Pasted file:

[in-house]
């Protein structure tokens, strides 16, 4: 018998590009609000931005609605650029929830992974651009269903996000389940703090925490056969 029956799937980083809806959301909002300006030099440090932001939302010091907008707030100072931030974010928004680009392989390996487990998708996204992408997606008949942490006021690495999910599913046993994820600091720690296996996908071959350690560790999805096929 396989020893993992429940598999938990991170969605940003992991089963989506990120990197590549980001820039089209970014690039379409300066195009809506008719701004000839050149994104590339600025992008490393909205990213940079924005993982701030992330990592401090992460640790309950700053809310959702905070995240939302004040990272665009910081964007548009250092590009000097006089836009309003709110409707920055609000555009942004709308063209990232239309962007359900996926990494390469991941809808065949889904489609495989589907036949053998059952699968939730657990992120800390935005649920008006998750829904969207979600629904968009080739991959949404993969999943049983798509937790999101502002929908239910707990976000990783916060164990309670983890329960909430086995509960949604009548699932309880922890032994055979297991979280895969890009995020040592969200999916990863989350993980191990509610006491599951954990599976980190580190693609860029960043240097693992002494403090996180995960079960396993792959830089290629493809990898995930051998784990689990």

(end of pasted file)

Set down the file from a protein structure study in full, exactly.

[in-house]
């Protein structure tokens, strides 16, 4: 018998590009609000931005609605650029929830992974651009269903996000389940703090925490056969 029956799937980083809806959301909002300006030099440090932001939302010091907008707030100072931030974010928004680009392989390996487990998708996204992408997606008949942490006021690495999910599913046993994820600091720690296996996908071959350690560790999805096929 396989020893993992429940598999938990991170969605940003992991089963989506990120990197590549980001820039089209970014690039379409300066195009809506008719701004000839050149994104590339600025992008490393909205990213940079924005993982701030992330990592401090992460640790309950700053809310959702905070995240939302004040990272665009910081964007548009250092590009000097006089836009309003709110409707920055609000555009942004709308063209990232239309962007359900996926990494390469991941809808065949889904489609495989589907036949053998059952699968939730657990992120800390935005649920008006998750829904969207979600629904968009080739991959949404993969999943049983798509937790999101502002929908239910707990976000990783916060164990309670983890329960909430086995509960949604009548699932309880922890032994055979297991979280895969890009995020040592969200999916990863989350993980191990509610006491599951954990599976980190580190693609860029960043240097693992002494403090996180995960079960396993792959830089290629493809990898995930051998784990689990």